martes, 27 de mayo de 2008

La Pijamada

So, I haven’t written a blog in a while….but in my defense I have been sooo crazy busy. My new schedule keeps me occupied. Up by 6:30 am to run/work-out, then I take a bucket-bath and make myself a strong cup of Nescafé and am out the door by 8am to make my morning commute to La Victoria. The commute can take anywhere from 20 minutes to an hour, depending on how lucky I am in catching a gua-gua (translation: bus, the best option because I only have to take one bus for 17 pesos but does not come very frequently) or my other option which is to take two carro publicos (translation: public taxis, 12 pesos for the first one and 17 for the second, carros publicos are much more frequent). My days at the orphanage go by fast with mornings usually spent doing office work, planning with Maria Elena, meeting with Lawyers to discuss our contracts for purchasing the new home, going to parent-teacher conferences (note: I am the parent in these meetings!) and generally taking care of business and taking advantage of the fact that the girls are away at school. Then at around 12:45 the girls arrive and chaos generally ensues. I help serve la comida which is usually la bandera (translation: the flag), aptly named so because it is the traditional Dominican meal of rice, beans, meat and sometimes salad. Then I have a descanso (nap) and I usually really need this nap and pretty much pass out. The afternoons are spent tutoring, doing homework, teaching English, arts and crafts projects and taking the girls out to play. Then at around 5 or 6 pm I usually make a break for it and take care of some errands (grocery shopping, other random tasks) before returning to my house. In the evenings I like to just relax, but usually I’m writing emails on behalf of the orphanage, working on my projects, writing grants, etc, there is always so much work to do! I am usually so exhausted that I have a hard time keeping my eyes open until my bedtime which is generally 9:30/10:00.
So I think I have a good excuse for not keeping my blog as regularly as I would wish. But, I am going to try and be better about it because I like blogging and I want you, my wonderful readers, to read my blog.
So, recently I hosted a sleep-over at my new place to celebrate the birthdays of 3 of the olders girls whose birthdays are close together, Evelin, Jessica and Gaby. The girls were really excited about the sleep-over. I prepared for the event by gathering girly teen magazines, nail polish, arts and crafts supplies (plenty of glitter!), chick flicks, preparing a merengue and bachata, heavy on the Aventura, playlist on my iPod, and filling the pantry with yummy munchies like chips and dip, popcorn, I made a cake, and pancakes for breakfast. Then I decorated the house. Since I am a poor Peace Corps volunteer I could only afford to buy 2 colors of balloons and streamers, pink and green. My host-bro helped me decorate and he blew up so many balloons! I kept telling him I thought we had enough but he didn’t want to stop. The finished product, thanks to the sorority-ish pink and green, officially looked like a collegiate-rush event.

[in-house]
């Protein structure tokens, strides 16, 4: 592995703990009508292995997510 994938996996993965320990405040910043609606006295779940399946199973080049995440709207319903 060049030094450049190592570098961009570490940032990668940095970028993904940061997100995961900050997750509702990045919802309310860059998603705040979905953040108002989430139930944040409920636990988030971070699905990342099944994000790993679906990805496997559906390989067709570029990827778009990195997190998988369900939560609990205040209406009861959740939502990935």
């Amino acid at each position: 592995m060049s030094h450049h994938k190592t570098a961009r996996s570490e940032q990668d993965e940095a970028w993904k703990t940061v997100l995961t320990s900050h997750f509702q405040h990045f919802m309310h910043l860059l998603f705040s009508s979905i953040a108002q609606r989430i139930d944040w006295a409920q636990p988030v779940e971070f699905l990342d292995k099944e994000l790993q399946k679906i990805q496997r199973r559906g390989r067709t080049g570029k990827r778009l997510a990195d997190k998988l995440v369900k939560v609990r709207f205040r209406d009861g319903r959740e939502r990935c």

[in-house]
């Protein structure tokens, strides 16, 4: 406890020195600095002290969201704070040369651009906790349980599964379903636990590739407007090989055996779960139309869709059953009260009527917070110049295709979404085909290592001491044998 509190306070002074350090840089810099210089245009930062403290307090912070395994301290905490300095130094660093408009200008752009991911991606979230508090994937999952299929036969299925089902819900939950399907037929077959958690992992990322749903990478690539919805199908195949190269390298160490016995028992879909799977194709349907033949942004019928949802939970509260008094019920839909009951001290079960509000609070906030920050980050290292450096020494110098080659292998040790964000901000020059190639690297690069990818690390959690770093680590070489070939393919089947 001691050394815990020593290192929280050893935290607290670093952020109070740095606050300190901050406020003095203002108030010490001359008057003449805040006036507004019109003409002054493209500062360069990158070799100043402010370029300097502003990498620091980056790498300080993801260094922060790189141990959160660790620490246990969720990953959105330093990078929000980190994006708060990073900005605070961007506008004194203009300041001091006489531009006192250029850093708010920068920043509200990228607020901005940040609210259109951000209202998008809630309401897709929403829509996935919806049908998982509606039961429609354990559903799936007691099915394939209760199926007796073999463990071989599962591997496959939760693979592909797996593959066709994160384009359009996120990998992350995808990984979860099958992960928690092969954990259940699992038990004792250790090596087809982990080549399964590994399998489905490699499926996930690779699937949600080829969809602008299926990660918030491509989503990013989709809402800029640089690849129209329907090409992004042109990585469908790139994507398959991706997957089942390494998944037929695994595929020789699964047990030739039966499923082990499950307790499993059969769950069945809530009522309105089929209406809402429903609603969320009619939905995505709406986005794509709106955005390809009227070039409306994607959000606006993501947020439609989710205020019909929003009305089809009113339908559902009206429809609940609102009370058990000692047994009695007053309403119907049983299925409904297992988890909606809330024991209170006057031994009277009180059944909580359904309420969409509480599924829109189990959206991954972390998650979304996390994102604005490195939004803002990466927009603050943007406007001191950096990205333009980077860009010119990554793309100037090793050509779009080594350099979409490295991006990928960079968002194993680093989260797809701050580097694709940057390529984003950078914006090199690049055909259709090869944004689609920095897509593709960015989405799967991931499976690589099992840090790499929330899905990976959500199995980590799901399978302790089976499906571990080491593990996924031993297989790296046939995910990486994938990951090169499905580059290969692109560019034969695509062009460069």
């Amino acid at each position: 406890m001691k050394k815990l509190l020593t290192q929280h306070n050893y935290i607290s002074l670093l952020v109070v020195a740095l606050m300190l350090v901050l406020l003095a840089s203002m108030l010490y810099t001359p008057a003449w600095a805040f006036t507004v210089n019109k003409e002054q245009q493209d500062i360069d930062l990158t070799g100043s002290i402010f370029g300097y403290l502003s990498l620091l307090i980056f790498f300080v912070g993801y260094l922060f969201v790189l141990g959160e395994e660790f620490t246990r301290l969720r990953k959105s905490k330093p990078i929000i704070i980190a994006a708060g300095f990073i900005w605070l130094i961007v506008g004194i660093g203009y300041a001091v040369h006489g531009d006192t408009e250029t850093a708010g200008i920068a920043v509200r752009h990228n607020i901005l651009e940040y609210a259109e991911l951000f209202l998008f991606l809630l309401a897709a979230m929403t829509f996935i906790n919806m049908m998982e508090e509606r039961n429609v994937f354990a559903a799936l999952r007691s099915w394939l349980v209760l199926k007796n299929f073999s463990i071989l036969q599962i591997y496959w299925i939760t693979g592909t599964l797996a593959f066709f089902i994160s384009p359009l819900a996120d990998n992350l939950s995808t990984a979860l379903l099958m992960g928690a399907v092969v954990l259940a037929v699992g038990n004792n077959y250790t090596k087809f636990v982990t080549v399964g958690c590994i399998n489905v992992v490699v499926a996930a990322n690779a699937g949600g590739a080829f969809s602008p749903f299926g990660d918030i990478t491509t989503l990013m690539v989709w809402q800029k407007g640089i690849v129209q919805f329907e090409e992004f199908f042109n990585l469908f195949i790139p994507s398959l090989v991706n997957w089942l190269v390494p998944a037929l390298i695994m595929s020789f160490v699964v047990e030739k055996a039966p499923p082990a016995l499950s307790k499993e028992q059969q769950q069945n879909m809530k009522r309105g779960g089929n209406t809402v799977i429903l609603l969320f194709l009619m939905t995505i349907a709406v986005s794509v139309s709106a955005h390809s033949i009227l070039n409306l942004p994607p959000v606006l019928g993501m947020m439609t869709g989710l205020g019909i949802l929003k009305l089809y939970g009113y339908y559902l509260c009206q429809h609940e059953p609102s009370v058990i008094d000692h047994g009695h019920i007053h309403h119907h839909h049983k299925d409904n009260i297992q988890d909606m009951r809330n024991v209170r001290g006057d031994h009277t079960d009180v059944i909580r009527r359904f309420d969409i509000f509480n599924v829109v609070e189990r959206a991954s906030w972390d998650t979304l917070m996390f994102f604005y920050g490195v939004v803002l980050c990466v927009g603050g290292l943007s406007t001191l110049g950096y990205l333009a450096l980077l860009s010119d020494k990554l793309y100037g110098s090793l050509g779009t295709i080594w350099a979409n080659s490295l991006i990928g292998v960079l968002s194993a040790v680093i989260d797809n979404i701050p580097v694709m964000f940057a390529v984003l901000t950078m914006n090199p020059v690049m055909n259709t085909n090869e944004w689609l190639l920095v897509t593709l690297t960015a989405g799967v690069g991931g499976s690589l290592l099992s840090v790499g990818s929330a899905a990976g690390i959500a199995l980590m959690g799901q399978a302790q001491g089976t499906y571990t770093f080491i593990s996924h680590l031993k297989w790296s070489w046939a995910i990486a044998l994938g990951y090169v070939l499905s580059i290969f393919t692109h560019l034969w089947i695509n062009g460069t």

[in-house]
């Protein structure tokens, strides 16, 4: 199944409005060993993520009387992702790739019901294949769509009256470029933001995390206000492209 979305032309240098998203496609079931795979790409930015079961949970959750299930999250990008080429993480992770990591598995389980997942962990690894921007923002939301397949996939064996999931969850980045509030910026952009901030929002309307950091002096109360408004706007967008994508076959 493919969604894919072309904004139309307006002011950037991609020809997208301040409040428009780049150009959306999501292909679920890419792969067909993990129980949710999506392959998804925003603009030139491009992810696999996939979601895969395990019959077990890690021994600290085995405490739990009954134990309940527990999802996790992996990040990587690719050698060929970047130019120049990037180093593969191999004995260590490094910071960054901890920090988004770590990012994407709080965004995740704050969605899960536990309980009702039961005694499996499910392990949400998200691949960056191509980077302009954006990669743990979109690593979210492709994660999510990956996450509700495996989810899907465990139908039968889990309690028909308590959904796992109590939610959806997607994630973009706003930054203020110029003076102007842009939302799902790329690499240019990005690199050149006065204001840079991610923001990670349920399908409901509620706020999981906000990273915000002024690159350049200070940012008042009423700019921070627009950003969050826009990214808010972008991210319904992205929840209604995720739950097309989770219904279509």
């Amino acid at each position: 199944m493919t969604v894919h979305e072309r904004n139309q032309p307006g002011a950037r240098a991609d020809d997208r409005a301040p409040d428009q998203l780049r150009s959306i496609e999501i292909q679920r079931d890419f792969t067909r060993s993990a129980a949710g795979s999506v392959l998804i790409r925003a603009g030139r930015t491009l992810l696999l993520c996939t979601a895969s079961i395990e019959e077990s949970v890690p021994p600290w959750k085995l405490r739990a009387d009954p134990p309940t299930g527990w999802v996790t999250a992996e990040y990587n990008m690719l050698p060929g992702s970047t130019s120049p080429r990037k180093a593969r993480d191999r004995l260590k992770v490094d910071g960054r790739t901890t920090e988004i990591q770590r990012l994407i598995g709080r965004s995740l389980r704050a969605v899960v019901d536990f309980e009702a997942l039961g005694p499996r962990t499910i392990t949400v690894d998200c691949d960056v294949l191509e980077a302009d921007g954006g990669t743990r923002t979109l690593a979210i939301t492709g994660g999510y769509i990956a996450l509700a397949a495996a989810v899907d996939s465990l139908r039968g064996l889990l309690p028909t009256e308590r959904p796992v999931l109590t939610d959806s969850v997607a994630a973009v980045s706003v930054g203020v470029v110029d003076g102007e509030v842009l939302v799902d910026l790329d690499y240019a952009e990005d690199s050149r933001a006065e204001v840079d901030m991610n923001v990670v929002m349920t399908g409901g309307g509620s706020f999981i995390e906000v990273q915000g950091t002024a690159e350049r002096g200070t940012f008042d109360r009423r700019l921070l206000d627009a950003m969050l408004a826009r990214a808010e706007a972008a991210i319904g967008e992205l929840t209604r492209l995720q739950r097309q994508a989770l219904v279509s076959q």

I think that the event was officially a success. The girls loved being away from the orphanage for a night. The night went pretty much as I thought it would. We read magazines, listened to music, danced, took a tour of my neighborhood, flirted with boys at the colmado (colmados are like convenience stores/hang-outs), well they flirted shamelessly while I tried to make sure that none of the girls ended running off with the boys. It was all-in-all a success. I know this because the next day none of them wanted to leave and they were all asking when the next pijamada (sleep-over) would be.

visiting the campo.....

So I wish I had been keeping a blog early, I think it is a really good way to keep in touch and give people a glimpse into my life here. It is also a good way for me to reflect. So anyways, now I want to share a little bit about the situations that some of the girls who live in the home come from.
One of the projects that Maria Elena wants me to work on is connecting the families of the girls to the home more. Some of the girls are orphans, but most have some sort of a family. The reason that they are living in the home is that for some reason or another they cannot live at home or their home is unsafe. All of the girls come from situations of poverty, some more extreme than others. Many of the girls were born to young mothers who were unable to care for them. I will share a few stories and pictures with you from recent visits to some of the girls’ families.